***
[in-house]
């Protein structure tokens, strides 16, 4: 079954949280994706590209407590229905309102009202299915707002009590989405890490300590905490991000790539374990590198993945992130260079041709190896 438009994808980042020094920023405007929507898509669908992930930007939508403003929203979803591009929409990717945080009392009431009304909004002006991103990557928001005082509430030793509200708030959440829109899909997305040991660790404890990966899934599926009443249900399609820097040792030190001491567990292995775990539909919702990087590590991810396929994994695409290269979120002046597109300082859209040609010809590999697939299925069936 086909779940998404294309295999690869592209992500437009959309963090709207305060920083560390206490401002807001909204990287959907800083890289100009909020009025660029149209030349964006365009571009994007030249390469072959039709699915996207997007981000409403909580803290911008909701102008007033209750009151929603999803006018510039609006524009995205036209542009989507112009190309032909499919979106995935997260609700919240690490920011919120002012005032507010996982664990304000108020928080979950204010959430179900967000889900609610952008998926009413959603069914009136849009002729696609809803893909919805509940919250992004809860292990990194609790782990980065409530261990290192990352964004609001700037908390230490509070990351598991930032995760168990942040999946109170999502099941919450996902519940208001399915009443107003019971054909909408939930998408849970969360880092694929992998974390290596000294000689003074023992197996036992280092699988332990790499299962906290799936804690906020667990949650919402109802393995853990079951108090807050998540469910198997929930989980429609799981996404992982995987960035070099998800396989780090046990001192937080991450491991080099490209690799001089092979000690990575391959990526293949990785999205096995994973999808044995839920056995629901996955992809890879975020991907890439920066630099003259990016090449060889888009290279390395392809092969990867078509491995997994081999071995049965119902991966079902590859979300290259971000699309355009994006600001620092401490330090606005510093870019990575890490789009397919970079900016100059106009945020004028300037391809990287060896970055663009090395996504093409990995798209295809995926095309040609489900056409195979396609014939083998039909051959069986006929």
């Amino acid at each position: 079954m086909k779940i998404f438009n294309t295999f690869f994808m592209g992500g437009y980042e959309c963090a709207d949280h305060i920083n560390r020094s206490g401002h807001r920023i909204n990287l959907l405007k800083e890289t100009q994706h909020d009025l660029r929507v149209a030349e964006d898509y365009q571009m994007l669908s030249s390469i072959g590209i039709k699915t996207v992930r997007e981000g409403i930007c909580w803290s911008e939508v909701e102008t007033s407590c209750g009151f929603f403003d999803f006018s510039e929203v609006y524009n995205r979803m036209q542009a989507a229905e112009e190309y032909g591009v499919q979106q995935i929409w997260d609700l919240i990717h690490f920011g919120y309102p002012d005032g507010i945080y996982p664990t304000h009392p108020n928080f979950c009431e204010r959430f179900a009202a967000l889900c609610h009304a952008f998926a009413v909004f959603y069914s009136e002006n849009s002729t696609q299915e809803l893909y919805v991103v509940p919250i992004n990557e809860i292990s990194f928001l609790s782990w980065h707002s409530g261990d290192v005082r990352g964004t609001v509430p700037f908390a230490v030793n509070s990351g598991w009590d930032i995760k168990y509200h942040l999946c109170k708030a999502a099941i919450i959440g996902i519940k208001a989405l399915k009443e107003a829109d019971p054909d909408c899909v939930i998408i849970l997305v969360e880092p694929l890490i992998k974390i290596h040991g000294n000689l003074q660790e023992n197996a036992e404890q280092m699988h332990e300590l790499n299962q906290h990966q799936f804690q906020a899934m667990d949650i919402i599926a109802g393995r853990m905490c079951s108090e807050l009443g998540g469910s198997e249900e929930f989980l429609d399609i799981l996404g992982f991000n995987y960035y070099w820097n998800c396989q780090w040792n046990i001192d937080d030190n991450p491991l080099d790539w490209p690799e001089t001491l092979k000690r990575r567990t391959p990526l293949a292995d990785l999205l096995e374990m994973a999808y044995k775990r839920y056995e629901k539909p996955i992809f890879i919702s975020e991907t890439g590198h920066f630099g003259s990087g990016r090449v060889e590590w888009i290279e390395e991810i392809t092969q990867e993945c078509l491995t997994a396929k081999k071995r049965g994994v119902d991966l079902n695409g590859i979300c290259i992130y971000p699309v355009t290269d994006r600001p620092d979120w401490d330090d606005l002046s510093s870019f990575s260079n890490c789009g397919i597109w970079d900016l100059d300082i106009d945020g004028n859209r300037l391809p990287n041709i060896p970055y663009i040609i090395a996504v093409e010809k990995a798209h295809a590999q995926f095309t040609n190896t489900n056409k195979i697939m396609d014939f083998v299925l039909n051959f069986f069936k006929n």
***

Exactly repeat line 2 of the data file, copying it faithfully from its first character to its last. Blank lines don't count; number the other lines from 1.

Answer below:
């Protein structure tokens, strides 16, 4: 079954949280994706590209407590229905309102009202299915707002009590989405890490300590905490991000790539374990590198993945992130260079041709190896 438009994808980042020094920023405007929507898509669908992930930007939508403003929203979803591009929409990717945080009392009431009304909004002006991103990557928001005082509430030793509200708030959440829109899909997305040991660790404890990966899934599926009443249900399609820097040792030190001491567990292995775990539909919702990087590590991810396929994994695409290269979120002046597109300082859209040609010809590999697939299925069936 086909779940998404294309295999690869592209992500437009959309963090709207305060920083560390206490401002807001909204990287959907800083890289100009909020009025660029149209030349964006365009571009994007030249390469072959039709699915996207997007981000409403909580803290911008909701102008007033209750009151929603999803006018510039609006524009995205036209542009989507112009190309032909499919979106995935997260609700919240690490920011919120002012005032507010996982664990304000108020928080979950204010959430179900967000889900609610952008998926009413959603069914009136849009002729696609809803893909919805509940919250992004809860292990990194609790782990980065409530261990290192990352964004609001700037908390230490509070990351598991930032995760168990942040999946109170999502099941919450996902519940208001399915009443107003019971054909909408939930998408849970969360880092694929992998974390290596000294000689003074023992197996036992280092699988332990790499299962906290799936804690906020667990949650919402109802393995853990079951108090807050998540469910198997929930989980429609799981996404992982995987960035070099998800396989780090046990001192937080991450491991080099490209690799001089092979000690990575391959990526293949990785999205096995994973999808044995839920056995629901996955992809890879975020991907890439920066630099003259990016090449060889888009290279390395392809092969990867078509491995997994081999071995049965119902991966079902590859979300290259971000699309355009994006600001620092401490330090606005510093870019990575890490789009397919970079900016100059106009945020004028300037391809990287060896970055663009090395996504093409990995798209295809995926095309040609489900056409195979396609014939083998039909051959069986006929």